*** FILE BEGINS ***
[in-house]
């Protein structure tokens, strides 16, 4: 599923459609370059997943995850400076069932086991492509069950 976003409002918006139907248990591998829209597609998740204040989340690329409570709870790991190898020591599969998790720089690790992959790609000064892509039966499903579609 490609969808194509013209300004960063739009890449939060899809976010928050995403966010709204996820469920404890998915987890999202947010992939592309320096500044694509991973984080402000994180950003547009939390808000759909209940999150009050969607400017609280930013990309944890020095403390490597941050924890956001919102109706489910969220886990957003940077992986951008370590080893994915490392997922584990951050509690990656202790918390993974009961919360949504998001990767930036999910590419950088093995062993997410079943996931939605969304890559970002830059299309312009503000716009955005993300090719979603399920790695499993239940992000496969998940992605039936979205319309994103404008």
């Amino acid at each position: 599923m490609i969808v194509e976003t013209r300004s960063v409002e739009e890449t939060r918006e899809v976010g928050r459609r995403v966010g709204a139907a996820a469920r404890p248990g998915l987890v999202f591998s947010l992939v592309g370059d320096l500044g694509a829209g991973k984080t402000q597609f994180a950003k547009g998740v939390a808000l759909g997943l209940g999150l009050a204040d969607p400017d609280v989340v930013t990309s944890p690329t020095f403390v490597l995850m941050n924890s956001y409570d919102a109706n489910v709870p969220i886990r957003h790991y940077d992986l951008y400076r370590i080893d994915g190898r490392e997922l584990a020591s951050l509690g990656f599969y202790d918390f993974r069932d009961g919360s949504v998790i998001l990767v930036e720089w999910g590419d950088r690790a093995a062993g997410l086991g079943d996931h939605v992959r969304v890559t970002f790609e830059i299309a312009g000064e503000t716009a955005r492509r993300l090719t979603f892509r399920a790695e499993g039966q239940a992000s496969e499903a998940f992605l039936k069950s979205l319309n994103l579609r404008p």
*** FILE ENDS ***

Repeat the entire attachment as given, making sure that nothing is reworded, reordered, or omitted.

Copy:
[in-house]
């Protein structure tokens, strides 16, 4: 599923459609370059997943995850400076069932086991492509069950 976003409002918006139907248990591998829209597609998740204040989340690329409570709870790991190898020591599969998790720089690790992959790609000064892509039966499903579609 490609969808194509013209300004960063739009890449939060899809976010928050995403966010709204996820469920404890998915987890999202947010992939592309320096500044694509991973984080402000994180950003547009939390808000759909209940999150009050969607400017609280930013990309944890020095403390490597941050924890956001919102109706489910969220886990957003940077992986951008370590080893994915490392997922584990951050509690990656202790918390993974009961919360949504998001990767930036999910590419950088093995062993997410079943996931939605969304890559970002830059299309312009503000716009955005993300090719979603399920790695499993239940992000496969998940992605039936979205319309994103404008």
């Amino acid at each position: 599923m490609i969808v194509e976003t013209r300004s960063v409002e739009e890449t939060r918006e899809v976010g928050r459609r995403v966010g709204a139907a996820a469920r404890p248990g998915l987890v999202f591998s947010l992939v592309g370059d320096l500044g694509a829209g991973k984080t402000q597609f994180a950003k547009g998740v939390a808000l759909g997943l209940g999150l009050a204040d969607p400017d609280v989340v930013t990309s944890p690329t020095f403390v490597l995850m941050n924890s956001y409570d919102a109706n489910v709870p969220i886990r957003h790991y940077d992986l951008y400076r370590i080893d994915g190898r490392e997922l584990a020591s951050l509690g990656f599969y202790d918390f993974r069932d009961g919360s949504v998790i998001l990767v930036e720089w999910g590419d950088r690790a093995a062993g997410l086991g079943d996931h939605v992959r969304v890559t970002f790609e830059i299309a312009g000064e503000t716009a955005r492509r993300l090719t979603f892509r399920a790695e499993g039966q239940a992000s496969e499903a998940f992605l039936k069950s979205l319309n994103l579609r404008p």